Saturday, January 23, 2010

Four-letter word

To most people, lard is a four-letter word. It was for me, up until about five years ago. Synonymous with gross, the word brings visions of greasy food and greasy hair into most people's minds. Why would anyone want to use the stuff? It's pig fat, for gosh sakes! Why would you want to cook with pig fat?

Well, because lard is good to cook with. Really good, in fact. I'm not talking 'spread it on your toast' good -- even I would shy a bit before doing that. But nothing can beat lard in a pie crust, and it's just the thing if you want really crispy hash browns.

Some folks are deterred by the fact that lard is, indeed, fat from a pig. I am amazed by this -- don't people realize that 1/3 of the fillings in hot dogs, brats and sausages are pig fats? Are folks unaware that bacon is streaked with pig fat? And what is it that makes a good pork roast so succulent and tender -- magic fairy water?

America is fat phobic, thanks in large part to our two world wars. Animal fats were in short supply during wartime, so agribusiness (such as it was in those years) began huge advertising campaigns to convince folks to buy margarine and shortening, instead of butter and lard. They told folks that these new wonder foods were far more healthy than their old-fashioned counterparts. Lots of talk about saturated fats and high cholesterol, and lots of studies linking those things to a wealth of medical problems.

But wait! Holy triglycerides, Batman! It seems we were being misled all along. It seems that margarine and vegetable shortening have gone through a procedure called hydrogenation. It seems this hydrogenation process creates somethings called trans fats. And, it seems that trans fats are a lot worse than saturated fat for your health.

But forget about the science. Truth to tell, trying to keep up with all the science is a little daunting to me. Especially since I'm not sure what to believe. Scientific studies can be manipulated to reach any outcome, depending on who's paying for the research. That's why I try to rely more on common sense. Three particular bits of common sense, in this case.

Common sense tells me that the closer a food is to its original form, the better it is. Lard passes this test -- no hydrogenation, no chemical additives, no artificial anything. Straight from the pig. Watch out for store-bought lard, though -- likely it's been hydrogenated to lengthen shelf-life.

Common sense also tells me that hundreds (or thousands) of years of people eating something is better research than a few decades of human experimentation. Lard has been around a long time, folks. People know just about all there is to know about it, and nobody is trying to keep that knowledge hidden. Which is more than we can say for most of the processed, industrialized food out there.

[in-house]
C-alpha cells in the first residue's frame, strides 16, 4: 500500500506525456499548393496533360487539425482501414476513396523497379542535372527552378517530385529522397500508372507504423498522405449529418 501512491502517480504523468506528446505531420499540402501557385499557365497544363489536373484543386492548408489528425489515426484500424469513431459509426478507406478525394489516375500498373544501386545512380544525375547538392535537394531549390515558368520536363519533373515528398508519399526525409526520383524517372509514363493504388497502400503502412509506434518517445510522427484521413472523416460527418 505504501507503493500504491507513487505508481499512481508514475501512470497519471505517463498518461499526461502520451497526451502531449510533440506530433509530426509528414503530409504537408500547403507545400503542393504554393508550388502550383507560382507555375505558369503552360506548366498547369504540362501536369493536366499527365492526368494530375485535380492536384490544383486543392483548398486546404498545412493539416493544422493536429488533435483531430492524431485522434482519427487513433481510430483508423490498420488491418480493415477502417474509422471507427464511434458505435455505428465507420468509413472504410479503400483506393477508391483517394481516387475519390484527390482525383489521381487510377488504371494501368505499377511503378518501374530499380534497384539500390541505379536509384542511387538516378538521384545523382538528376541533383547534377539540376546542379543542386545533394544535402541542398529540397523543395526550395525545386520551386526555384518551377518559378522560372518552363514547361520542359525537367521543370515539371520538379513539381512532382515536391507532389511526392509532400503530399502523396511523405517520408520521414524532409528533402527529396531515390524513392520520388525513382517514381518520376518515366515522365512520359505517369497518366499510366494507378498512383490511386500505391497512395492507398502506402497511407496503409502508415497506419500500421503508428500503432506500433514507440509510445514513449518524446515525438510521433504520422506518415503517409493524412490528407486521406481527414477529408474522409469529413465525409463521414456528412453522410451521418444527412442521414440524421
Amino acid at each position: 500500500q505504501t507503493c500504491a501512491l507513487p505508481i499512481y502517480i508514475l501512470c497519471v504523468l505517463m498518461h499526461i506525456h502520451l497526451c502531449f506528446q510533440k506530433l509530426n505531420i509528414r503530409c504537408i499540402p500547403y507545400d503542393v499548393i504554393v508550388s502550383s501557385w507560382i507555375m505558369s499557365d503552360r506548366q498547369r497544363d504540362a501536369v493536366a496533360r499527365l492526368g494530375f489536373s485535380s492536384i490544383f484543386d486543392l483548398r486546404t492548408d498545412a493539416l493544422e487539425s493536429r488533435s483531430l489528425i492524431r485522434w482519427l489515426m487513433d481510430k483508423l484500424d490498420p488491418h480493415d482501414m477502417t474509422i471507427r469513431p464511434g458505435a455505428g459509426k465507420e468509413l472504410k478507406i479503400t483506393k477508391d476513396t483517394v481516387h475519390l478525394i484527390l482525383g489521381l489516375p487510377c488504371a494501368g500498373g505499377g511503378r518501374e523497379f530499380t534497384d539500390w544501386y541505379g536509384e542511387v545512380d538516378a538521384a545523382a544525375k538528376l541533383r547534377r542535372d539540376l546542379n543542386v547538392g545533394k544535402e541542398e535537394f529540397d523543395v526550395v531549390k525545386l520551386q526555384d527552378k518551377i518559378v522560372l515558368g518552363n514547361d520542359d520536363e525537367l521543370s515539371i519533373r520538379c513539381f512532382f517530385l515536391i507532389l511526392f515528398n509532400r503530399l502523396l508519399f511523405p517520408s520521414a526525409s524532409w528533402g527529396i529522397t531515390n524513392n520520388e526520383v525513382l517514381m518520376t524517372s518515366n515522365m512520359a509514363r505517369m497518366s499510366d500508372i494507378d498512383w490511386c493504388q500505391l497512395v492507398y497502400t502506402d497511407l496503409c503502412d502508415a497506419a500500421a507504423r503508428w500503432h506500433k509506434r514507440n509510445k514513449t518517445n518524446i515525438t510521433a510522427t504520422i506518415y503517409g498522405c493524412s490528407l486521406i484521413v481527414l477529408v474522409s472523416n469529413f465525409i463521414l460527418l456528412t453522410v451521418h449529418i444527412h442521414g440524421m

Common sense tells me that if I can pronounce a food and its ingredients, it's better for me. Anything longer than three syllables and a red flag goes up. Any hyphens between syllables and a siren starts going off. Again, lard passes this test with flying colors. You can't get any easier than 'lard.' One syllable, no hyphens.

After all, it is just a four-letter word.


Caffeinated Mom said...

Hi Jo! Although I haven't begun cooking with lard yet, I couldn't agree with you more. I want to know where my food came from, how it was raised, what's in it, and how it was made. Still living in suburbia (and in Georgia) it's difficult to get a lot of good meats and dairy. In fact, raw milk is illegal here. Still, I make all of our breads, deli-style meat for sandwiches, preserves, yogurt (even though it's from store-bought milk), and pretty much every meal from "scratch". What amazes me is that people think I'm weird for doing so. I find it sad that our culture has bought entirely into the "convenience" of industrialized food. When did feeding ourselves (and our families) become of such little importance that we can't spend just a few short hours each week preparing quality food!??! This is what gives us health and life, for Pete's sake!

...sorry... you found one of my hot spots. I'll step down from my soap box now... :-D

Erin said...

Well said, Jo! I too, pass on "new, healthy alternatives" in favor of just plain eating intelligent amounts of things! Like Splenda? Never did jump on that bandwagon. When I see kids juice that says LOW SUGAR! I read the label, and if it's lower because the real sugar was substituted with a chemical sugar, that's a no-go. I would much rather eat sensible amounts of the real deal than put God-knows-what in mine and my family's bodies. I have never used lard, but now I know why Grandma's hash browns were so good and the ones I try to cook with olive oil are just burnt, LOL

Mr. H. said...

You said it all with the word common sense. I agree that you can't believe many of the so called "scientific" studies out there and that simply eating real foods, especially the ones you have grown or raised yourself is the many things.

I raised my own pigs many years ago and will never forget how good that meat tasted. Now we rarely eat any meat, mostly because we do not have the inclination to raise our own at this time. I can't remember ever cooking with my own lard though, I would love to try it...price of cooking oil goes up much more and I might have no choice. Great post.

Mama Pea said...

Gosh, Jo, you wrote this all out so well that even someone who wasn't "into" the whole nutrition thing could/should have gotten the basic idea. It's such a complex topic that it's hard not to get to involved and complicated when speaking about it. But you sure did a great job.

I just recently had the opportunity to get hold of some rendered bear fat (lard) and is it wonderful! Much the same as good hog lard, I'm sure.